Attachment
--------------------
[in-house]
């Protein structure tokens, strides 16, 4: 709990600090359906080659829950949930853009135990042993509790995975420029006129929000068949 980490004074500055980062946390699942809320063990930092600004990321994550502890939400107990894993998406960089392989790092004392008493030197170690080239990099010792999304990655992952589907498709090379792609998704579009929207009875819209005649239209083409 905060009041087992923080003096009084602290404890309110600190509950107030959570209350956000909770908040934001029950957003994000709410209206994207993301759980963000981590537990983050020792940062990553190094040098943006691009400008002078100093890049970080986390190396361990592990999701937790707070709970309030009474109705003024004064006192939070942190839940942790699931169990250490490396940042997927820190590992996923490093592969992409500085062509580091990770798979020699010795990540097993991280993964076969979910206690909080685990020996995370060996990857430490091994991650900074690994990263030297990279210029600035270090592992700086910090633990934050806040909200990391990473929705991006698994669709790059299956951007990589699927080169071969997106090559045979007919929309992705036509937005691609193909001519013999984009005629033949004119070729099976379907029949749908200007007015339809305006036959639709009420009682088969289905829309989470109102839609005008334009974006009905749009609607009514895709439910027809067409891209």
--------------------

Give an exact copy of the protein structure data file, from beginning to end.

[in-house]
């Protein structure tokens, strides 16, 4: 709990600090359906080659829950949930853009135990042993509790995975420029006129929000068949 980490004074500055980062946390699942809320063990930092600004990321994550502890939400107990894993998406960089392989790092004392008493030197170690080239990099010792999304990655992952589907498709090379792609998704579009929207009875819209005649239209083409 905060009041087992923080003096009084602290404890309110600190509950107030959570209350956000909770908040934001029950957003994000709410209206994207993301759980963000981590537990983050020792940062990553190094040098943006691009400008002078100093890049970080986390190396361990592990999701937790707070709970309030009474109705003024004064006192939070942190839940942790699931169990250490490396940042997927820190590992996923490093592969992409500085062509580091990770798979020699010795990540097993991280993964076969979910206690909080685990020996995370060996990857430490091994991650900074690994990263030297990279210029600035270090592992700086910090633990934050806040909200990391990473929705991006698994669709790059299956951007990589699927080169071969997106090559045979007919929309992705036509937005691609193909001519013999984009005629033949004119070729099976379907029949749908200007007015339809305006036959639709009420009682088969289905829309989470109102839609005008334009974006009905749009609607009514895709439910027809067409891209």